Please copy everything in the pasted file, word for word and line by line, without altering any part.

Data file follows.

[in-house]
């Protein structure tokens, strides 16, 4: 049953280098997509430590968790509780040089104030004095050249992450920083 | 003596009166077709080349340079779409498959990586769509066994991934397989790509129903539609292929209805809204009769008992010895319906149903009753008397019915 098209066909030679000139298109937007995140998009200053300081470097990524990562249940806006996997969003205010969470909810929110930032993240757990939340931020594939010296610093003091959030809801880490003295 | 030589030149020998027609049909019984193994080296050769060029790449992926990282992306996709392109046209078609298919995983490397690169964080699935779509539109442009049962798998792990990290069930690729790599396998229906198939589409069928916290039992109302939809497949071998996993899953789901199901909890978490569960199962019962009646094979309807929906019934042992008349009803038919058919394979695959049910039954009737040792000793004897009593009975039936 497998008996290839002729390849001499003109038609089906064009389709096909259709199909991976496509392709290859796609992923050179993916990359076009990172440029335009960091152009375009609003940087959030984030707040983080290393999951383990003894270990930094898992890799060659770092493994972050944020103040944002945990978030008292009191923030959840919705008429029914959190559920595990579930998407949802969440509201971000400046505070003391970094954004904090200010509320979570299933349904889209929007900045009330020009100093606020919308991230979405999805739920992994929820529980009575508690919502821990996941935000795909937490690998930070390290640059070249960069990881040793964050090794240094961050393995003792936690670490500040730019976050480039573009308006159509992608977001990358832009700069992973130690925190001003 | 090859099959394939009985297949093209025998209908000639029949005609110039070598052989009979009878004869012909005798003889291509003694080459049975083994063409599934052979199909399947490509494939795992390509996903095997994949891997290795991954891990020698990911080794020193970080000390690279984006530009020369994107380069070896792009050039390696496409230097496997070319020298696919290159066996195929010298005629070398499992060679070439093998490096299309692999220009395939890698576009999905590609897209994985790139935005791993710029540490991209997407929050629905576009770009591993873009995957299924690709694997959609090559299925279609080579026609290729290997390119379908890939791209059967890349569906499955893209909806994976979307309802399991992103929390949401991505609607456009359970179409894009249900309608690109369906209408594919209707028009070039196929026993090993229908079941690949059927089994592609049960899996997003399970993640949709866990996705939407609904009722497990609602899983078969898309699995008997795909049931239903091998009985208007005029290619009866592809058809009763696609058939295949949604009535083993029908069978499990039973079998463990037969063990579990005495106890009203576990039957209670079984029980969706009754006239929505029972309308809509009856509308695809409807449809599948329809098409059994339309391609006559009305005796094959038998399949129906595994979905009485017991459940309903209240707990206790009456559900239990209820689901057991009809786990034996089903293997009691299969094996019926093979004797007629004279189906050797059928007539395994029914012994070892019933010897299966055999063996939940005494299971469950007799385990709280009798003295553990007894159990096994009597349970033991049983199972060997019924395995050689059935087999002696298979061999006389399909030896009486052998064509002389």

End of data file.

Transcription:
[in-house]
């Protein structure tokens, strides 16, 4: 049953280098997509430590968790509780040089104030004095050249992450920083 | 003596009166077709080349340079779409498959990586769509066994991934397989790509129903539609292929209805809204009769008992010895319906149903009753008397019915 098209066909030679000139298109937007995140998009200053300081470097990524990562249940806006996997969003205010969470909810929110930032993240757990939340931020594939010296610093003091959030809801880490003295 | 030589030149020998027609049909019984193994080296050769060029790449992926990282992306996709392109046209078609298919995983490397690169964080699935779509539109442009049962798998792990990290069930690729790599396998229906198939589409069928916290039992109302939809497949071998996993899953789901199901909890978490569960199962019962009646094979309807929906019934042992008349009803038919058919394979695959049910039954009737040792000793004897009593009975039936 497998008996290839002729390849001499003109038609089906064009389709096909259709199909991976496509392709290859796609992923050179993916990359076009990172440029335009960091152009375009609003940087959030984030707040983080290393999951383990003894270990930094898992890799060659770092493994972050944020103040944002945990978030008292009191923030959840919705008429029914959190559920595990579930998407949802969440509201971000400046505070003391970094954004904090200010509320979570299933349904889209929007900045009330020009100093606020919308991230979405999805739920992994929820529980009575508690919502821990996941935000795909937490690998930070390290640059070249960069990881040793964050090794240094961050393995003792936690670490500040730019976050480039573009308006159509992608977001990358832009700069992973130690925190001003 | 090859099959394939009985297949093209025998209908000639029949005609110039070598052989009979009878004869012909005798003889291509003694080459049975083994063409599934052979199909399947490509494939795992390509996903095997994949891997290795991954891990020698990911080794020193970080000390690279984006530009020369994107380069070896792009050039390696496409230097496997070319020298696919290159066996195929010298005629070398499992060679070439093998490096299309692999220009395939890698576009999905590609897209994985790139935005791993710029540490991209997407929050629905576009770009591993873009995957299924690709694997959609090559299925279609080579026609290729290997390119379908890939791209059967890349569906499955893209909806994976979307309802399991992103929390949401991505609607456009359970179409894009249900309608690109369906209408594919209707028009070039196929026993090993229908079941690949059927089994592609049960899996997003399970993640949709866990996705939407609904009722497990609602899983078969898309699995008997795909049931239903091998009985208007005029290619009866592809058809009763696609058939295949949604009535083993029908069978499990039973079998463990037969063990579990005495106890009203576990039957209670079984029980969706009754006239929505029972309308809509009856509308695809409807449809599948329809098409059994339309391609006559009305005796094959038998399949129906595994979905009485017991459940309903209240707990206790009456559900239990209820689901057991009809786990034996089903293997009691299969094996019926093979004797007629004279189906050797059928007539395994029914012994070892019933010897299966055999063996939940005494299971469950007799385990709280009798003295553990007894159990096994009597349970033991049983199972060997019924395995050689059935087999002696298979061999006389399909030896009486052998064509002389």